How does Columbia Law Professor Tim Wu justify his proposal to impose massive new regulation on cellphone networks? His forthcoming paper, “Wireless Net Neutrality,” which Jerry discusses here, proposes regulating cellphone networks like common carriers:
(1) Allow any consumer to attach any safe device to their cellphone, and
(2) use the applications of their choice and view the content of their choice.
(3) Require cellphone providers to disclose, fully, prominently, and in plain English, the following information: * Limits on bandwidth usage; * Devices that are locked to a single network; and * Important limitations placed on features; and
(4) reevaluate their “walled garden” approach to application development, and work together to create clear and unified standards to which developers can work.
Wu acknowledges critics will point to vibrant competition in the cellphone industry as the main reason we don’t need this. Although most people don’t, Wu completely dismisses the extreme competitiveness of the industry. According to him, it’s a “textbook oligopoly with four major players, premised on a bottleneck resource.”
Well, in an oligopoly prices could be expected to rise, service deterioriate and innovation suffer. But this is precisely the opposite of what we see in the cellphone space. Cellphones used to be a luxury item, now they’re ubiquitous. The FCC noted that during the five-year period ending in June 2002, the number of cellphone subscribers increased from 48.7 million to 134.6 million. This is a result of falling prices, improved coverage and the introduction of new features. None of this would have happened if the market were broken.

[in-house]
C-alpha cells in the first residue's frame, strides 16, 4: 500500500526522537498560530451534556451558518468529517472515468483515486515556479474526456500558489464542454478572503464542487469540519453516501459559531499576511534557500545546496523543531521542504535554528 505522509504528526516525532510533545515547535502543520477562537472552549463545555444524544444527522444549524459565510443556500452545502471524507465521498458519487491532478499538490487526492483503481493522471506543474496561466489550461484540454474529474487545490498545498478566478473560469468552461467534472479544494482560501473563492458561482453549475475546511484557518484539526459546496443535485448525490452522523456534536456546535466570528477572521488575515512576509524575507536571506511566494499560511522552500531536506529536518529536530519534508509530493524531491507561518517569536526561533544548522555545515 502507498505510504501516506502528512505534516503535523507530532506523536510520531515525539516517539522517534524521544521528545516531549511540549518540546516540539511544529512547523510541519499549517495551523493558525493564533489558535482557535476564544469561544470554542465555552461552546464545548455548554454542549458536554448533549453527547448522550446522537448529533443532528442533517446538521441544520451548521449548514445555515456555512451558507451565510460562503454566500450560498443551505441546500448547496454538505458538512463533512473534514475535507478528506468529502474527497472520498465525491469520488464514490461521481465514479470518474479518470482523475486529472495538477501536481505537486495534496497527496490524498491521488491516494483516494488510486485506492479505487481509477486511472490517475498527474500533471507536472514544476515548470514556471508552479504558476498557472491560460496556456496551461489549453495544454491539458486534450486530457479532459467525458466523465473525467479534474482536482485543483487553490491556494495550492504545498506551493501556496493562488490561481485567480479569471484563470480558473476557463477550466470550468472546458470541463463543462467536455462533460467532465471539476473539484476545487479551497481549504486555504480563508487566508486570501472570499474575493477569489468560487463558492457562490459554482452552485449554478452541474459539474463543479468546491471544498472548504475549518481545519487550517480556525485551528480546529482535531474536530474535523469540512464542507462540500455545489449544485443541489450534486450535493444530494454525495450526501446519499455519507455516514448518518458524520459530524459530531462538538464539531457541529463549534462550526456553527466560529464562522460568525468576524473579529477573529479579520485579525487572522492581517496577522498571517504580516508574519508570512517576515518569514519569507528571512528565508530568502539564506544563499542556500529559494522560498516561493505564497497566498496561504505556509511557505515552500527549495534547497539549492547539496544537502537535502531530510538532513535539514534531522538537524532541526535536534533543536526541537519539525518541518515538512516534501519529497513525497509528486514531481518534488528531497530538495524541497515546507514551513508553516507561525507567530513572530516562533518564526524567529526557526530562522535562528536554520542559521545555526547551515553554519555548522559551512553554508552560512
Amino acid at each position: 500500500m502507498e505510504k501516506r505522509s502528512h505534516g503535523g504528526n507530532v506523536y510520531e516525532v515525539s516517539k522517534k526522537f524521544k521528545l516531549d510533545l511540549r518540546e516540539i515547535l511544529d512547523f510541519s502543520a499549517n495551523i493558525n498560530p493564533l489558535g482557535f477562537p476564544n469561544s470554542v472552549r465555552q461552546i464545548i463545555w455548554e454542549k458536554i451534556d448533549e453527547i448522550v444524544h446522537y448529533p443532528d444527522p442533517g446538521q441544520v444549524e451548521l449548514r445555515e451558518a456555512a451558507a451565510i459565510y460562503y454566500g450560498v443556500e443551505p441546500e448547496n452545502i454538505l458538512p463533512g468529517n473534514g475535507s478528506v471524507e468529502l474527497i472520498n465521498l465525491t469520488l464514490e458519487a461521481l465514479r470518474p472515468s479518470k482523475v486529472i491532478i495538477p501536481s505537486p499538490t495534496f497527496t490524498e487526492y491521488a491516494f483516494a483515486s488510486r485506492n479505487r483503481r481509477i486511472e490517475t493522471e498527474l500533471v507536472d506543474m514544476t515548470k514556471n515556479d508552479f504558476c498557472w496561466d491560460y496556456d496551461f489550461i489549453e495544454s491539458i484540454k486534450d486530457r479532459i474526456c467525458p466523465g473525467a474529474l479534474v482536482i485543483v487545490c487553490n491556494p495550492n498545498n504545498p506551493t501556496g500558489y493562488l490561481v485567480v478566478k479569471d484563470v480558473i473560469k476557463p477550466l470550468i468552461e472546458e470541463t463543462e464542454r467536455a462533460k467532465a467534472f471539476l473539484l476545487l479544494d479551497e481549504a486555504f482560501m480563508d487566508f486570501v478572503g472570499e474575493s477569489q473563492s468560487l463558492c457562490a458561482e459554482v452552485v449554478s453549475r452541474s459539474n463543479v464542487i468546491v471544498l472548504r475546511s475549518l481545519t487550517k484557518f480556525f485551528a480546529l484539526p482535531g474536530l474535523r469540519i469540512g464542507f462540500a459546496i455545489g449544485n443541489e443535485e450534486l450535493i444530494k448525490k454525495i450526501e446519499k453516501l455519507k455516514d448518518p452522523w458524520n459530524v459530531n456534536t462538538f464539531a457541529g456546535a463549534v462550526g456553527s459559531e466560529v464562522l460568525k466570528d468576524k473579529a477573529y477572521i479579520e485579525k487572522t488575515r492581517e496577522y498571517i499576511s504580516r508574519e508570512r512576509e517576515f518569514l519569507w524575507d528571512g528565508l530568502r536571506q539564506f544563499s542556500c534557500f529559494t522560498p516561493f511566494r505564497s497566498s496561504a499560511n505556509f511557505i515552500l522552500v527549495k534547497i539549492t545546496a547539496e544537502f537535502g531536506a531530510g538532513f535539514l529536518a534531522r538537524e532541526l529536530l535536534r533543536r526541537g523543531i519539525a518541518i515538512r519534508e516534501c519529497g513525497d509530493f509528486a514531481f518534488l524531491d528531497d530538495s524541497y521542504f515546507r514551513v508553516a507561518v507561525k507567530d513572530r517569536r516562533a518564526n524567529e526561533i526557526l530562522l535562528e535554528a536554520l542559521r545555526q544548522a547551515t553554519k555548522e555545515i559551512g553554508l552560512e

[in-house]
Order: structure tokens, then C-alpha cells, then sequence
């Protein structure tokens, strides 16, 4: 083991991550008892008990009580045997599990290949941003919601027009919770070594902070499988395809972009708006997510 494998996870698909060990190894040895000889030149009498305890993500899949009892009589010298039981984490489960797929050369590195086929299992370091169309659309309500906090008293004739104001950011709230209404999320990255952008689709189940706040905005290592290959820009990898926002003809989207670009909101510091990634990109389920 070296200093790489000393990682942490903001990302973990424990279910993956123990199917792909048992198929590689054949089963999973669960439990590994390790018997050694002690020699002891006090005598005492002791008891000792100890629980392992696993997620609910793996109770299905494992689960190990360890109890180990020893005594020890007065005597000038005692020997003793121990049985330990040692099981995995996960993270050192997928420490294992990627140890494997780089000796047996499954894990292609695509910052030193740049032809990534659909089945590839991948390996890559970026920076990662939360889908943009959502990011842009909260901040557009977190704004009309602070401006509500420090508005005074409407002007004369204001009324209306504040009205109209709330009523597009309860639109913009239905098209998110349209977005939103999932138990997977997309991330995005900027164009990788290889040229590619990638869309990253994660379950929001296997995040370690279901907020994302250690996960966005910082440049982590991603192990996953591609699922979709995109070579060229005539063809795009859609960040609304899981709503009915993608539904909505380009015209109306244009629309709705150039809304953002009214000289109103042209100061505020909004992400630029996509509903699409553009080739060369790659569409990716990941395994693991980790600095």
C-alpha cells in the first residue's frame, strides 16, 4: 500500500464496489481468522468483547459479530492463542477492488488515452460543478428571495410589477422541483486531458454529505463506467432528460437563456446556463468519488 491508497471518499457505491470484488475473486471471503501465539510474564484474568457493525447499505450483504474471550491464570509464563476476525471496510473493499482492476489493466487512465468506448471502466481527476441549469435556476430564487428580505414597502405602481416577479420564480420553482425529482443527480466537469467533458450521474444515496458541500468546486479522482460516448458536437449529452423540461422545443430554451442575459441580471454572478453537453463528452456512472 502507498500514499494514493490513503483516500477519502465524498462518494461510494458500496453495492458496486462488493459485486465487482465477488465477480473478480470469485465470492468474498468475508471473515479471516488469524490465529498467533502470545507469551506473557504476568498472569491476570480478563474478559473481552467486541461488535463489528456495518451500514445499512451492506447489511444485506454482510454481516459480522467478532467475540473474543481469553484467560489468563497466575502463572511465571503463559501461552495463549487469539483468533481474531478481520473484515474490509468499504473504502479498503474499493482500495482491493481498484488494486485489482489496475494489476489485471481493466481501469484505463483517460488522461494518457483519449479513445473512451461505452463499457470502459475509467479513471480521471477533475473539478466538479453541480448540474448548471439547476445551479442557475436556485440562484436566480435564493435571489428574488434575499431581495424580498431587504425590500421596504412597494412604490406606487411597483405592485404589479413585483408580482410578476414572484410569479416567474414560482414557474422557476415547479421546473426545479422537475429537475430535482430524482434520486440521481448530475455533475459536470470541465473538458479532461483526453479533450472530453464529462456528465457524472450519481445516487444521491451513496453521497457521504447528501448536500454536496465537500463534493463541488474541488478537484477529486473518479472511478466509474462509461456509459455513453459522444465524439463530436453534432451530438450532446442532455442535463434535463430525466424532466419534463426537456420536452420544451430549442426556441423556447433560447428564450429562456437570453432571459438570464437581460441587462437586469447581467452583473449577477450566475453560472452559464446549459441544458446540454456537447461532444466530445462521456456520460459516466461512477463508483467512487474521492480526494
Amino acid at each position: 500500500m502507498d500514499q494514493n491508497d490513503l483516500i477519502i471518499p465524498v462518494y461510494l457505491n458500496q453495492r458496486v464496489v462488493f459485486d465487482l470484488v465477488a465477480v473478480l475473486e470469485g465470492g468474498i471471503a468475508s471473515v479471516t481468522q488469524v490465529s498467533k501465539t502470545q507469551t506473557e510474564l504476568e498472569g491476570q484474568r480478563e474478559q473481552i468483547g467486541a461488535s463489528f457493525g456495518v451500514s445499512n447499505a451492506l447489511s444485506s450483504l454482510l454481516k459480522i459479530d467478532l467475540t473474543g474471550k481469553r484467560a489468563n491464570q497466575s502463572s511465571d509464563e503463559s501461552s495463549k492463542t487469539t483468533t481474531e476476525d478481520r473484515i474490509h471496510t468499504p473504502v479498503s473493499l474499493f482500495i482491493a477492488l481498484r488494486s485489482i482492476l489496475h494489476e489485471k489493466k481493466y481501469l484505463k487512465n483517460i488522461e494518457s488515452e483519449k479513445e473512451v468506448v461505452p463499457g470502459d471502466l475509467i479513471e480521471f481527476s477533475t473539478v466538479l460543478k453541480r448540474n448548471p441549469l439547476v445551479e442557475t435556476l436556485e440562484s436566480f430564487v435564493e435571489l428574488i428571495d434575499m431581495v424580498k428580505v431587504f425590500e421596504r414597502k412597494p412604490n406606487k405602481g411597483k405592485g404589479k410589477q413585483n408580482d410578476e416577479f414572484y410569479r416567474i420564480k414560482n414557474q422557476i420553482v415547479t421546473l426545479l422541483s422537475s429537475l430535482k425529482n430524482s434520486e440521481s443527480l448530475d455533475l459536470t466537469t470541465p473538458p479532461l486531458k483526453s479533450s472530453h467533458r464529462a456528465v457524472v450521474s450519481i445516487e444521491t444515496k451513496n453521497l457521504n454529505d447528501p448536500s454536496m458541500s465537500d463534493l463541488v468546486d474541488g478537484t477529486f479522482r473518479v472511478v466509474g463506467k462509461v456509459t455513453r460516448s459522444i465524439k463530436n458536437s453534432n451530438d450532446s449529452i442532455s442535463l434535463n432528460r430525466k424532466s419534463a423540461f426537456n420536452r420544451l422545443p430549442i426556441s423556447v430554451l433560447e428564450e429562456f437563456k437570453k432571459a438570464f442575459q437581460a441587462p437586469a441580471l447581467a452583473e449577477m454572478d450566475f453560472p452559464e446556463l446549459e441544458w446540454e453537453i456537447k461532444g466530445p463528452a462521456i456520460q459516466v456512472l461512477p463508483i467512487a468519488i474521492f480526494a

Wu’s oligopoly argument rests on two faulty premises:
According to Wu,
… it is often said that the wireless mobile market is “highly competitive.[sic]” as though starting a competitive cell phone company were as easy to start as a hot dog stand …. Structurally, the mobile wireless industry has a natural and major barrier to entry–acquisition of sufficient spectrum … The oldest fact in broadcast, spectrum scarcity, in [sic] a physical fact that cannot help but affect the conditions of competition in the wireless world.
At the outset, it’s worth noting that Wi-Fi and WiMAX are creating an enormous new competitive threat to the cellphone providers, and that technology companies, the FCC and local governments are helping reduce the cost of deploying these systems.
Setting that aside, it has always been thought that spectrum is a scarce resource although history has shown it’s abundant. For example, when ways needed to be found to make more efficient use of mobile wireless spectrum so the service would be more appealing to mainstream consumers, the market responded. A company in San Diego invented CDMA (code division multiple access), which was twenty times more efficient than the cellular technology it displaced. Spectrum may be a finite resource, but we are constantly discovering better ways to exploit it.
There is widespread belief that radio spectrum use in the US is either crowded or becoming very crowded : the shortage of spectrum is often a spectrum access problem. That is, the spectrum resource is available, but its use is compartmented by traditional policies based on traditional technologies. New radio technologies may enable new techniques for access of spectrum and sharing of the spectrum resources that may create quantum increases in achievable utilization.
Wu also seems to claim that ordinary people are simple people who don’t always understand what’s good for them:
It is relatively easy for consumers to compare firms by metrics like price and network coverage. But taking the time to do comparisons on the basis of whether the carrier cripples technological feature sets is something only a select group of consumers have the time or expertise for.
Somehow I’m sure when Wu’s “select group” detects instances of carriers crippling technology that it’s members will know what to do. It’s easy to publish one’s views on the Internet. If consumers care, they will respond. But it could also be that the value of a particular innovation is in the eye of the beholder. Maybe the fear here is that consumers won’t care about a particular innovation, or that they may value other things, like price, convenience, reliability, etc., higher.
See: “Report of the Spectrum Efficiency Working Group,” FCC (Nov. 15, 2002)